Failed surgical stripping resulting in recurrent Varicose Veins.

Failed surgical stripping resulting in recurrent Varicose Veins.

REVAS - Recurrent Varicose Veins After Surgery

Recurrent Varicose Veins after Surgery (REVAS) is a major complication following surgery, especially varicose vein stripping.  The high recurrence rates of secondary varicose veins after surgery have variously been reported from anywhere between 50-65% within 5 years. [1]

This problem has been known about for a long time!.

In 1929, H.O. McPheeters, M.D., F.A.C.S., The Director of the Varicose Vein and Ulcer Clinic, Minneapolis General Hospital, writes on page 3 in his introduction to” Varicose Veins”:

“The author has often been impressed with the amount of disability that accompanies the extreme and complicated cases of varicose veins and by the fact that such patients may become invalids for life, when under proper care and treatment they might again be made useful members of society.  He does not believe that the medical profession as a whole realizes the importance of this condition and how miserable may be the patients so afflicted. The time honored and accepted excision of the offending vein, in the hope of cure, has been unsuccessful in such a large percentage of cases that we must seek new and more effective methods of treatment. The author has often seen varices redevelop and recur even though cared for by the most able surgeons.

These unacceptably high recurrence rates following surgery have led to research with the aid of Duplex Ultrasound, resulting in a reappraisal of the cause of varicose veins following surgery.  It is now thought they are more often due to “neovascularization” rather than a problem of surgical “failure”.[2]

Neovascularization is the development of new venous pathways and studies have shown that this is perhaps the principle cause of recurrence following surgery.[3] [4]

This new understanding is now leading to the abandonment of surgery and ushering in the new era of techniques involving Ultrasound Guided Sclerotherapy (UGS) and Endovenous Laser Ablation (ELA). [5]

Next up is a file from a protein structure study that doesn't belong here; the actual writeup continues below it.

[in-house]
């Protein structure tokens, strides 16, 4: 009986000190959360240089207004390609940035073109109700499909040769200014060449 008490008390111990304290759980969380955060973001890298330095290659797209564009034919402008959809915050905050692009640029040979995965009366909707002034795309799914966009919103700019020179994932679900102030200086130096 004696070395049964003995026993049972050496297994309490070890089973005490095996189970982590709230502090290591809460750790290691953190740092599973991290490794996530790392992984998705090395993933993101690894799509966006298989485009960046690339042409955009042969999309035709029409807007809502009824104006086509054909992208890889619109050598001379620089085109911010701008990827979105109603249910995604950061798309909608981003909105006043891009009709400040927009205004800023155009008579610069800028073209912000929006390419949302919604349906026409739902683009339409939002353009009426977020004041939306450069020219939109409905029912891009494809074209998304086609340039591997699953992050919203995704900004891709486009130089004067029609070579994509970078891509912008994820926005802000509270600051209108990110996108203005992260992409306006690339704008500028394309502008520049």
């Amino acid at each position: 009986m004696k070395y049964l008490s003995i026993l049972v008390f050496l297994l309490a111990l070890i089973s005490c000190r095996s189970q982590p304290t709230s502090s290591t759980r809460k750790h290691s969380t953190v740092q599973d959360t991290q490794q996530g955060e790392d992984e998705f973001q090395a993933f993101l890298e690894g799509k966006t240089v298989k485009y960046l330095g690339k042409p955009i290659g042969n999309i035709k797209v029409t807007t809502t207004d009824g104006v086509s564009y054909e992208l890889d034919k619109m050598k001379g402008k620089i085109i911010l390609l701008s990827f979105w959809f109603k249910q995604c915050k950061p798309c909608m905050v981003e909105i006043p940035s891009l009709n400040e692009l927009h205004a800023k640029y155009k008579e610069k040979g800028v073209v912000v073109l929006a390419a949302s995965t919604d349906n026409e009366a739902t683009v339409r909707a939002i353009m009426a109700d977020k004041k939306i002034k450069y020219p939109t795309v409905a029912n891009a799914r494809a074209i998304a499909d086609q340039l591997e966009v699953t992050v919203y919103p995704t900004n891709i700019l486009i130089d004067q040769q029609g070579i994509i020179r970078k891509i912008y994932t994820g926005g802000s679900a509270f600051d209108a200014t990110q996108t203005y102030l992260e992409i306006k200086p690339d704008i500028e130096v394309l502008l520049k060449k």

Studies now give support to the use of the alternative endovenous procedures of UGS and ELA which are less likely to be associated with the problem of neovascularization following surgery that contributes to the high recurrence rates of varicose veins . [6] [7]

If you have had your varicose veins stripped and they have recurred please come and talk to Dr Kemp.  He will understand as it happened to him!

  1. Royle, J.P., Recurrent varicose veins. World Journal of Surgery 1986. 10(6): p. 944-953 
  2. van Rij, A.M., et al., Recurrence after varicose vein surgery: a prospective long-term clinical study with duplex ultrasound scanning and air plethysmography. Vascular Surgery, 2003. 3(8): p. 935-943.
  3. Jones, L., et al., Neovascularisation is the principal cause of varicose vein recurrence: Results of a randomised trial of stripping the long saphenous vein. European Journal of Vascular and Endovascular Surgery, 1996. 12(4): p. 442-445.
  4. De Maeseneer, M., Neovascularization: An adverse response to proper groin dissection, in The Vein Book, J.J. Bergan, Editor. 2006, Elsevier: London. p. 239-246.
  5. Perrin, M. and J.L. Gillet, Management of recurrent varices at the popliteal fossa after surgical treatment. Phlebology, 2008. 32(2): p. 64 - 68.
  6. Pichot, O., et al., Duplex Ultrasound Findings two years after Great Saphenous Vein Radiofrequency Obliteration. Journal of Vascular Surgery, 2004. 39: p. 189-195.
  7. Welchman, S.A., A. Elstone, and S. Ashley, Treatment of recurrent varicose veins using ultrasound-guided foam sclerotherapy. British Journal of Surgery, 2010. 97(April Supplement 2): p. 2-202.